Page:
The Quick and the Ed has a good summary about the economic principles, including incentives that go into designing a compensation system for teachers. The summary does a good job, but fails to account for one big mover--what is the market, i.e. the voters, willing to bear in terms of salaries.
But what the story does reflect is the tension between old-school union ideas of compensation and the package put together with teachers (as opposed to union officials or negotiators) providing imput.
That is why the political maneuvering in pay negotiations is far more important than the actual terms of the negotiation itself. Threatening a strike when thousands of Democratic activists are in town (many of them teachers or union supporters) makes the possiblity of a strike more palatable for the Denver teachers and less so for the city.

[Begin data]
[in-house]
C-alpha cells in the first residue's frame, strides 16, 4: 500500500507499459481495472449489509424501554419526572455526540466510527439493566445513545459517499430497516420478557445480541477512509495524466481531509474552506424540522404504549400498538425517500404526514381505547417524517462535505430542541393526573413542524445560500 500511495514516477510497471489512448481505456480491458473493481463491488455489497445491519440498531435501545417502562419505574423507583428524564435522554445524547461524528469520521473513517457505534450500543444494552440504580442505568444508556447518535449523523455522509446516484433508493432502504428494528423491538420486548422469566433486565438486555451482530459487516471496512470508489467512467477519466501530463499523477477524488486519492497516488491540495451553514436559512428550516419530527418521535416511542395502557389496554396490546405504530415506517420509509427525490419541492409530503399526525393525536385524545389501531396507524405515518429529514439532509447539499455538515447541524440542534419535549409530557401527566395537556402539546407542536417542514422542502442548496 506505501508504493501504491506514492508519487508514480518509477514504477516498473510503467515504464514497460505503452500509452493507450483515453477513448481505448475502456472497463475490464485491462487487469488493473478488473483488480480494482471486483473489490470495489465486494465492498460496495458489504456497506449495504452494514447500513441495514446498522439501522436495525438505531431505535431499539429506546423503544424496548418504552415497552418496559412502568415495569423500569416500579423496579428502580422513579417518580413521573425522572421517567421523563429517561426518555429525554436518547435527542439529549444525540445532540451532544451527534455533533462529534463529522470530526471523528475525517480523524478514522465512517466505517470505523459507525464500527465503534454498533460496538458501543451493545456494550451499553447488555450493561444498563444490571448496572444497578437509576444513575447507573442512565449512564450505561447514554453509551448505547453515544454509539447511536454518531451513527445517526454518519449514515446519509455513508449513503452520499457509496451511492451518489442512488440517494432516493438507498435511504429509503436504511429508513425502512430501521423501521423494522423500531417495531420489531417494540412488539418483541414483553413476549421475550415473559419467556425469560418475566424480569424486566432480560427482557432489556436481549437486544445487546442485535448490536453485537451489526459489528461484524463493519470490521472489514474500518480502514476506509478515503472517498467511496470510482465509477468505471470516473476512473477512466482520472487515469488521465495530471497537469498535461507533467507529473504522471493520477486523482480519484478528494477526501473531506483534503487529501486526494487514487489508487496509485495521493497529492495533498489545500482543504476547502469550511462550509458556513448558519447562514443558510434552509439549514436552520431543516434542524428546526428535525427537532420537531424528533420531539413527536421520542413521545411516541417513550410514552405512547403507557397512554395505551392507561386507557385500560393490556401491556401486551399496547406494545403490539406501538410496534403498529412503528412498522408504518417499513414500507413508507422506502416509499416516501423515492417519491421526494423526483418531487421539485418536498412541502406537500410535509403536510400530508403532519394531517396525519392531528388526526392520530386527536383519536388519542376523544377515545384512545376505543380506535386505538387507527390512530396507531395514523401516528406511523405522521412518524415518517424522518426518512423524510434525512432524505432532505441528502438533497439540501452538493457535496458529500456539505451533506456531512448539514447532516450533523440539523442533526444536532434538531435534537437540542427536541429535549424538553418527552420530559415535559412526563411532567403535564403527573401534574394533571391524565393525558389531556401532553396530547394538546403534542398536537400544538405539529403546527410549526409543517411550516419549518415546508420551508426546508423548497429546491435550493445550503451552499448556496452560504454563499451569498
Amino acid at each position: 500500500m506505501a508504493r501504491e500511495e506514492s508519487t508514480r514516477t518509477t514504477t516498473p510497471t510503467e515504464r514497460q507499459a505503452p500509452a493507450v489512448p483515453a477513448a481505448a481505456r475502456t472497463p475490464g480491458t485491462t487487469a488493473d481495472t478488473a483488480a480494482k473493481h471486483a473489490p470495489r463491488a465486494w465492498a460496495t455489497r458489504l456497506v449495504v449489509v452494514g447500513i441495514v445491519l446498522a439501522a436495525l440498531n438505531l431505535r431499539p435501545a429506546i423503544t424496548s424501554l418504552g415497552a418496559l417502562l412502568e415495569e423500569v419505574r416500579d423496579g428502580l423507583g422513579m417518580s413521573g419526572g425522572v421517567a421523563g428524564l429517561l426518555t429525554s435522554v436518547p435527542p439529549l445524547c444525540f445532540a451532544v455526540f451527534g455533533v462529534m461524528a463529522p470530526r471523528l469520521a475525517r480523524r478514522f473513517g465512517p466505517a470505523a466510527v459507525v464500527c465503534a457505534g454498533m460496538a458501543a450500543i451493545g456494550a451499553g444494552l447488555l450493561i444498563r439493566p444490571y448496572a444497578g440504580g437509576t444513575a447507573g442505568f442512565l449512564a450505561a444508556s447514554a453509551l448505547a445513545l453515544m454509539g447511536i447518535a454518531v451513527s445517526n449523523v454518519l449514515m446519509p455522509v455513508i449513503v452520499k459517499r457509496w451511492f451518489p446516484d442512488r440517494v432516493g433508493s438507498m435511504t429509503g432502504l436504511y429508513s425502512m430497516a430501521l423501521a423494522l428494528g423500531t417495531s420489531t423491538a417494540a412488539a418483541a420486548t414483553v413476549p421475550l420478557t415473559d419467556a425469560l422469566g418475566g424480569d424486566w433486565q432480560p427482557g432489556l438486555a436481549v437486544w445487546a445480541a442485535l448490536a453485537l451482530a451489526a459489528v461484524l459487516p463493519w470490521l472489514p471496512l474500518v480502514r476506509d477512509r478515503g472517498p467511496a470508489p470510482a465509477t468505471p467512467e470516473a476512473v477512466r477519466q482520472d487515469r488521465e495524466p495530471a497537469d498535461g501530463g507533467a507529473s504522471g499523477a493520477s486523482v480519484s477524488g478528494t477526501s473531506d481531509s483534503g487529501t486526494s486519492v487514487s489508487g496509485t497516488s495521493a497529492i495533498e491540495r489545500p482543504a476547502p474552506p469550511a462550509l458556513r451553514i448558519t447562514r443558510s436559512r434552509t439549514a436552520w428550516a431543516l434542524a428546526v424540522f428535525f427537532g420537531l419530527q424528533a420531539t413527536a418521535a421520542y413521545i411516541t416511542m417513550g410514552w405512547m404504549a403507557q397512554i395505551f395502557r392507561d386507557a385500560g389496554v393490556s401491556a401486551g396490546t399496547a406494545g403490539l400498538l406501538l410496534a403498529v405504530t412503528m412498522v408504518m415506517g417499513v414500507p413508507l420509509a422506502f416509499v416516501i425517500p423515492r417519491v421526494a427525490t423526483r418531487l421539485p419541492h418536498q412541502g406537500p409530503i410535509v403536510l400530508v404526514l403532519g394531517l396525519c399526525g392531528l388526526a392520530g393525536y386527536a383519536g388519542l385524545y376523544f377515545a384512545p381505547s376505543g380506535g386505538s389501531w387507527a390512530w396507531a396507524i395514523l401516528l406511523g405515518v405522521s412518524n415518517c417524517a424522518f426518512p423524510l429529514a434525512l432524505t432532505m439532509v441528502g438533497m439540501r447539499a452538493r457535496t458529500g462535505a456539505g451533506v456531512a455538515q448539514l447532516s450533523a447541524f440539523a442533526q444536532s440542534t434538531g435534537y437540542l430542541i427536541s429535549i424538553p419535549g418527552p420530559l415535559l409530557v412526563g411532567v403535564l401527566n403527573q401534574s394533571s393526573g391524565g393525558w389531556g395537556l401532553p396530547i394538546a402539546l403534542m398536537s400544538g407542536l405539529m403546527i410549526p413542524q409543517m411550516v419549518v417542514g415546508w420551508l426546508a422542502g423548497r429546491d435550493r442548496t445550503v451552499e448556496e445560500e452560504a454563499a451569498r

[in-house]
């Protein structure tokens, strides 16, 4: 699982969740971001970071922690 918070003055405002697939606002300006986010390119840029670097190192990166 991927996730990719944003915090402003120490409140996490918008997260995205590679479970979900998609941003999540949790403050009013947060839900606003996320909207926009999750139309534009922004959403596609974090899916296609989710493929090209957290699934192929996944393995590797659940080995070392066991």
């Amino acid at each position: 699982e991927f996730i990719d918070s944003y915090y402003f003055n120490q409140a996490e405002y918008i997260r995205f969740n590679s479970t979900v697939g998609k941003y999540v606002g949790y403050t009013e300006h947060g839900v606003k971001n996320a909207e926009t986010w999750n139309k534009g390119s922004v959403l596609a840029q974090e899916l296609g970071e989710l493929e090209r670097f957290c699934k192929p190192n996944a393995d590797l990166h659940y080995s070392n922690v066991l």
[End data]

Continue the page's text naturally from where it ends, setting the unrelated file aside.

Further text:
However, the City can pull an ace out of their hat--the voters--which supported the ProComp plan to the tune of cedeing $25 million to make it work. The City should not shy away from breaking out the big gun of public opinion.
This is where too many cities and school systems lose. They don't play the big guns. ProComp was negotiated and endorsed by the union, the school system and the voters. The City should just call the union on it and actually dare them to strike and shut the schools down.
The primary effect of the strike will be to put the union into the position of having to admit that their primary goal is protecting teachers. There is nothing wrong with this position, but the unions often couch their spin in terms of "good for the students." Striking is good for the teachers, not the students and such a position is clearly exposed when teachers strike.
Of course, you will also see a number of teachers cross the picket lines and the size of the line crossing contingent surely indicates the relative strength of the union.